Wugs

The wug test is something you do to prove that young children are internalising the rules of the English language. You show them a wug, and there is a short dialogue: “This is a wug. Now there are two of them. There are two _________ ?” Most children over two or three will know the answer is wugs.

I was just googling this and found there’s a wealth of wug related material.

Firstly, there’s a lovely website with many of the original drawings, from 1958.

This is quoted in the wikipedia page for Jean Gleason, who devised the test and a bunch of others I’d not seen before. “This is a dog with QUIRKS on him. He is all covered in QUIRKS. He is a _________ dog.” and even better, “This is a very tiny wug. What would you call a very tiny wug? This wug lives in a house. What would you call a house a wug lives in?” which prompted the commenters to speculate – wuggery? wug-wam? wugloo?

Then this fabulous cartoon.

breeding wugs

Then this…

wug life

Some lovely comments on Arnold Zwicky’s blog.

I once tried to use wugs as a spring board to talking about German plurals but it proved counter productive. We got a little bit obsessed with wugs and kinda didn’t pay a lot of attention to the actual real point of the lesson.

Oh look, you can even get a wug mug!

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Music to learn verbs to

I’ve been doing avoir to the Pink Panther theme since finding this lovely TES resource at the very start of my teaching career.

Last week I found I didn’t really have anything for haben and wasn’t that impressed with my options. I went googling and found some absolutely lovely Mozart songs for both key German verbs that are very catchy, slightly silly, and will be used by me for ages to come.

I even wonder if we can get them into the soundtrack for foreign trips.

(slightly chipmunky, also very reminiscent of Sound of Music – I can imagine curtain-clad pirouetting alpine children singing these)

(This is from the Magic Flute and I’m quite interesting in trying to find sheet music. It’s classic choral harmony and I can’t hear it without trying to busk through all the parts)

This is also a great excuse for singing the Queen of the Night song. Not that I would ever do that in front of a class (ahem!).

Up until now I had been doing both sein and être to the tune of Michael Finnegan. You have to include the English in this to work as well. “Ich bin, I am, du bist you are, er ist he is…” and so on.

Both sein and être also work nicely to the Mission Impossible theme. You can fit versions of the whole verb both to the bass introduction and the treble theme once that kicks in.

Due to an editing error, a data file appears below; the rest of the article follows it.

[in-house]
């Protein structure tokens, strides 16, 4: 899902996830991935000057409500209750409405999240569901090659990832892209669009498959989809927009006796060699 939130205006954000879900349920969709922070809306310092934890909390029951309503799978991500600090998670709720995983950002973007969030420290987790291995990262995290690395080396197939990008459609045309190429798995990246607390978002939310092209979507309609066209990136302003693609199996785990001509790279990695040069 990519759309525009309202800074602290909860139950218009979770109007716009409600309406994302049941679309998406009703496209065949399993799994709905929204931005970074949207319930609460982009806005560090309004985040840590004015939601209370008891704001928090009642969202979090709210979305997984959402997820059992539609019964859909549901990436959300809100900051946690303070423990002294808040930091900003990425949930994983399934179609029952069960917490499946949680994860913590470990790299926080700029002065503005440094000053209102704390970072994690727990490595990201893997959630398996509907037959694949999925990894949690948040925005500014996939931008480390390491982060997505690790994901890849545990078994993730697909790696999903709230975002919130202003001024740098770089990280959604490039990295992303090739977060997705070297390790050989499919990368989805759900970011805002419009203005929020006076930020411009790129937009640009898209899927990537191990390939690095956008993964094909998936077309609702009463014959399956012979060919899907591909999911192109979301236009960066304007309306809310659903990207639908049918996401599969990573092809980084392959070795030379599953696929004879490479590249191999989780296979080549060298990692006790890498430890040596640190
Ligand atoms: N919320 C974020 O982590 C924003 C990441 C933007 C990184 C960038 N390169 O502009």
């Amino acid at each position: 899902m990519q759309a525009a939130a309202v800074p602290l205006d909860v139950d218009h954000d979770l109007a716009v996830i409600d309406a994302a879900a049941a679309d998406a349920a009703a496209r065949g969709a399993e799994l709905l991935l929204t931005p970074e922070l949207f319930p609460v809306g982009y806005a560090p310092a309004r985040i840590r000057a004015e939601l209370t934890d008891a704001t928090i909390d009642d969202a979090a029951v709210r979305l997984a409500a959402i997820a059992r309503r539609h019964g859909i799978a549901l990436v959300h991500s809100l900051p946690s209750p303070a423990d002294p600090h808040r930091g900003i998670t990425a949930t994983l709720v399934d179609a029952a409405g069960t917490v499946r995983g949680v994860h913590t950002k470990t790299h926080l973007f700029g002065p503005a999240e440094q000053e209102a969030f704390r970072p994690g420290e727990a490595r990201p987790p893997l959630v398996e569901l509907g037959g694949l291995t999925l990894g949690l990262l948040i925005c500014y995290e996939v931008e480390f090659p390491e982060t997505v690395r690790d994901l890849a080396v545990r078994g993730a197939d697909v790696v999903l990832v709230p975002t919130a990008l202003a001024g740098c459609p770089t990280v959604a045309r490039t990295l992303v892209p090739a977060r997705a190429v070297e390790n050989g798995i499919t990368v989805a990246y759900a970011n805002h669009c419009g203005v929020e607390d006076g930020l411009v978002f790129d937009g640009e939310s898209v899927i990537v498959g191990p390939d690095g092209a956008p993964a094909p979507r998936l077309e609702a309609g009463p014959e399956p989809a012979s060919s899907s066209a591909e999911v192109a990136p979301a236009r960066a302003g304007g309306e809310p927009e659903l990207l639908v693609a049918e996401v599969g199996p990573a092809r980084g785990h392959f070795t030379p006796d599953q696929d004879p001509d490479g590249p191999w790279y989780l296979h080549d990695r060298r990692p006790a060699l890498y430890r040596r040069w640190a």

There is also this balmy and awesome aller song to complete the trio of vital French irregular verbs.

The images are starting to be dated, and some classes can be obsessed with the visuals whilst not listening to the actual French, but it still plays well with most groups. I generally use it with older classes as we start really working on the near future tense. Using mixed / boy and girl bands to explain ils and elles is inspired and chimes much better with students than “on the day the priest visits the convent, they turn from elles to ils.” (although I still tell that story too)

If you are actually going to sing the songs yourself to your class, you need to practise privately before trying to do it with everyone, so you can be consistent with your underlay (how the words fit the tune.) This is why several bemused colleagues have put their head around my classroom door in the last week to find me singing Pink Panther in a darkened classroom. Even my set of personal pronoun hand gestures isn’t moving enough to turn the occupancy lighting back on.

These wonderful youtube videos mean you can use song to teach verbs even if you are the sort of teacher who does not sing yourself.

Stop press – here’s a version of the Pink Panther powerpoint converted to a youtube video!

My differentiation on this – ALL do the jazz hands on vous allez MOST sing all the words SOME sing in tune.

On the BBC the day I was born

People have been posting links about the telly on the day they were born for the last week or so and I have been fairly sceptical about whether I would be interested. The BBC have produced a gizmo that checks TV listings from as far back as 1923.

But when I went over to check a Thursday in 1978, it was actually quite fascinating.